For four months in 1991 I taught English in the South China city of Changsha, the only Foreign Teacher at Hunan Normal University, where the province’s future high school teachers take a four year course. I was teaching writing to third year undergraduate English majors – one hundred and fifty of them in six classes – and literary criticism to a smaller postgraduate class. The University – ‘Shidan Daxue’ in Chinese, and shortened familiarly to ‘Shi Da’ – lies over the Xiang River from the city of Changsha, and at the foot of Yuelu Mountain, the highest point in a wooded line of hills, where wild red azaleas bloom at the end of winter. The University is built into the side of the mountain, and the campus, crowded with trees, rises steeply into the hills.
Changsha, once the capital of the ancient kingdom of Chu, is not a large City – it has a population of 1.3 million – but it is Hunan’s largest, and its capital; it stands on the wide Xiang River which is navigable, via the Yangtze, all the way to the sea. In the night you can hear the sound of boats coming up the river to anchor, or passing on to the north under Changsha’s two long bridges. The road from the city across one of these leads directly to the university district at the foot of Yuelu Mountain, and the ancient Yuelu Academy, now a museum, from which the present universities claim direct descent. The Yuelu Academy was one of four, established one thousand years ago, during the Song Dynasty; on either of its front doors a classical Chinese couplet is inscribed. ‘Only the State of Chu can boast such large numbers of talented people’ reads the translation of one line, and ‘Most of them come from this academy’ reads the other.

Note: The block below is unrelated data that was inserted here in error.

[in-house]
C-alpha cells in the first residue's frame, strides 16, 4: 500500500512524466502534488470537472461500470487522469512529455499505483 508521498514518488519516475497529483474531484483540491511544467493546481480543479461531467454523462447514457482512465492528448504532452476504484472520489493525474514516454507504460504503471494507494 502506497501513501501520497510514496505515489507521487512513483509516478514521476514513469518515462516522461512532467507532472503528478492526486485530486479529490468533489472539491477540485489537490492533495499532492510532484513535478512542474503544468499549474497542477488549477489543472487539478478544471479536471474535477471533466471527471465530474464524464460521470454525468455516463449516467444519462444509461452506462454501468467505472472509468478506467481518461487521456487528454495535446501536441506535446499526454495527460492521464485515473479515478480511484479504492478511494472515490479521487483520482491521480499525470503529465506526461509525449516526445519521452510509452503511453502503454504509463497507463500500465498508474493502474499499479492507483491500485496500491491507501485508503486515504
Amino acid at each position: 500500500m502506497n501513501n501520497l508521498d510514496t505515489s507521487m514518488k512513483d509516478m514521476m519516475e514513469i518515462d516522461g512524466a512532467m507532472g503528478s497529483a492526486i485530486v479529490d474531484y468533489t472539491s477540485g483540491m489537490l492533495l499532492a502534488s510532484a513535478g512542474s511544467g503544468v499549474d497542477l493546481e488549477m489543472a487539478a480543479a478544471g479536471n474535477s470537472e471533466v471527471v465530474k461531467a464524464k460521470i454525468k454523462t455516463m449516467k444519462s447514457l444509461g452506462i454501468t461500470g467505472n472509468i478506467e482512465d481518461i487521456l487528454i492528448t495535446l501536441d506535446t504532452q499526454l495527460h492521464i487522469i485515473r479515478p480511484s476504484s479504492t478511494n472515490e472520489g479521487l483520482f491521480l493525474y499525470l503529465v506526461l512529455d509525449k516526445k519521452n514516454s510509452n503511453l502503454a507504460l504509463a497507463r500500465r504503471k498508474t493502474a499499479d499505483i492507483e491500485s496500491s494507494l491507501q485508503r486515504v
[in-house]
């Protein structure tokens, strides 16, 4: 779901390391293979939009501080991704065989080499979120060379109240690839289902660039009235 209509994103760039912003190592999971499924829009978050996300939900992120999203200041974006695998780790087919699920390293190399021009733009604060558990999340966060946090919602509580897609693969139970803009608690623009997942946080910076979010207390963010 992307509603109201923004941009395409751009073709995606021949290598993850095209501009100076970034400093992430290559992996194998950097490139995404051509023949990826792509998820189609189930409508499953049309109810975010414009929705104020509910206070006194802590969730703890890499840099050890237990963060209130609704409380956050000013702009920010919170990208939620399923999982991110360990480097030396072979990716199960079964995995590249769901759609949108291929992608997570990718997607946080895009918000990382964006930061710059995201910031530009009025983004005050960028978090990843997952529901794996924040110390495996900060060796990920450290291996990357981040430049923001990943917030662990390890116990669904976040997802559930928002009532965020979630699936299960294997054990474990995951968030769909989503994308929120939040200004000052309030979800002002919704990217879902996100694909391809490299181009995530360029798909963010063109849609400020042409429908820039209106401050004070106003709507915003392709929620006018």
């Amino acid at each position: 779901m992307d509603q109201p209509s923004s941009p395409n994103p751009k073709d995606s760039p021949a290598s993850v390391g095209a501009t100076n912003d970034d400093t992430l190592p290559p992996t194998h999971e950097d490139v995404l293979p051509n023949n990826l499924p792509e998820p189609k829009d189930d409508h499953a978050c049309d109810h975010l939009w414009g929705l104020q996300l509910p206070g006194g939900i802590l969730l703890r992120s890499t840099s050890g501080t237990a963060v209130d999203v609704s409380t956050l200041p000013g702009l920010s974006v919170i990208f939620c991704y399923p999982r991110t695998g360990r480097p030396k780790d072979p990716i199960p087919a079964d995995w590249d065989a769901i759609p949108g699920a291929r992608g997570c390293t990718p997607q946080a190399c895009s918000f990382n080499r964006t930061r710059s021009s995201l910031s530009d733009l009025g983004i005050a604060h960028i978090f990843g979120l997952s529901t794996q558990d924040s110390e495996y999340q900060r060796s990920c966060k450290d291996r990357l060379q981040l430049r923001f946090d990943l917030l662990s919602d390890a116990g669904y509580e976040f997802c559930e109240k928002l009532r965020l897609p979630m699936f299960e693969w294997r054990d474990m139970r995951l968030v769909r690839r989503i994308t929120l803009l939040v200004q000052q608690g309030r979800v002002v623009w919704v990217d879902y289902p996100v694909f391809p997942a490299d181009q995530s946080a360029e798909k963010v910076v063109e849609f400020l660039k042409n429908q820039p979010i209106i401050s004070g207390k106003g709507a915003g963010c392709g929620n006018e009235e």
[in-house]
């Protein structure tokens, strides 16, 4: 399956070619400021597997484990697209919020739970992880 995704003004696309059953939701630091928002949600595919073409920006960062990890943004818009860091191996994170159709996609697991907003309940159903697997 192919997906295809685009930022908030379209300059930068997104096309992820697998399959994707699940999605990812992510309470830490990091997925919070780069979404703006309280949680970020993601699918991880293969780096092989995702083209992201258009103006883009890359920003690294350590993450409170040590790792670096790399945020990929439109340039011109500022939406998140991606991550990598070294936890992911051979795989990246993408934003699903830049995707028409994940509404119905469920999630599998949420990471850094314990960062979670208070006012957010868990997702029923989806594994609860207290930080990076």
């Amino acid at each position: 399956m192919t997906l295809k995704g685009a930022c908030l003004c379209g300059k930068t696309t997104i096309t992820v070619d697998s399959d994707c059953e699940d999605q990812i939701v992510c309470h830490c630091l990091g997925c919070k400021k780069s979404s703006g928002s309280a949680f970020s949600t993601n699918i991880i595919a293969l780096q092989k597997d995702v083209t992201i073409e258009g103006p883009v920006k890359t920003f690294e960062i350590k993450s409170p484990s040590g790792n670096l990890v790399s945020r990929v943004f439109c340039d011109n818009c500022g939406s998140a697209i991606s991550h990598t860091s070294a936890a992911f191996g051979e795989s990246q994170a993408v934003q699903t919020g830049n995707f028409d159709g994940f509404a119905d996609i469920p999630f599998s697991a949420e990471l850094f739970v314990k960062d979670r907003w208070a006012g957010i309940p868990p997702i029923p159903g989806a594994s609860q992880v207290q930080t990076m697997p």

Near the Yuelu Academy is Dong Fang Hong (‘The East is Red’) Square, with its giant statue of Mao Zedong, one of his poems on Changsha carved in stone at his feet. Mao spent his student years here while training as a teacher, and walked the same river banks and mountain tracks where my students spent much of their leisure time. The wooded hills, familiar to generations of students, show many aspects of Chinese life and history: old stone steps lead past a pavilion ‘for admiring the dusk’ to memorials for local revolutionary martyrs; civilian graves from a past time are on one slope of the hill, and those of Guo Mintang soldiers – some killed fighting the Japanese, some fighting the Communists – on another; on one peak is a Daoist temple and on another the transmitter tower for Hunan T.V.
Hunan Normal University is the principal teacher-training institution for the province’s sixty-one million population and six thousand middle (high) schools. Entrance is competitive and depends on the double requirement of high marks in both oral and written examinations. The oral examination took place while I was there, and for a week high school students flooded in, with their teachers, from all over the province, and were accommodated in makeshift dormitories all over the university. Students I spoke to who were from mountain villages in the far west, had travelled for six hours by bus to reach the nearest railway station, then made an eight-hour rail journey – their first – to Changsha, and arrived at their university billet, chattering like a flock of excited birds, past midnight. Next day, the presence of an English-speaking foreigner in the same building as the rooms they were allocated caused great excitement; they had never met, or even seen, such a person, and took the opportunity to practise their English and have their questions answered. Such country applicants, especially those from poor areas, are at a disadvantage compared with those from city schools, some of which are endowed with books and learning equipment by prosperous local factories to which they are attached.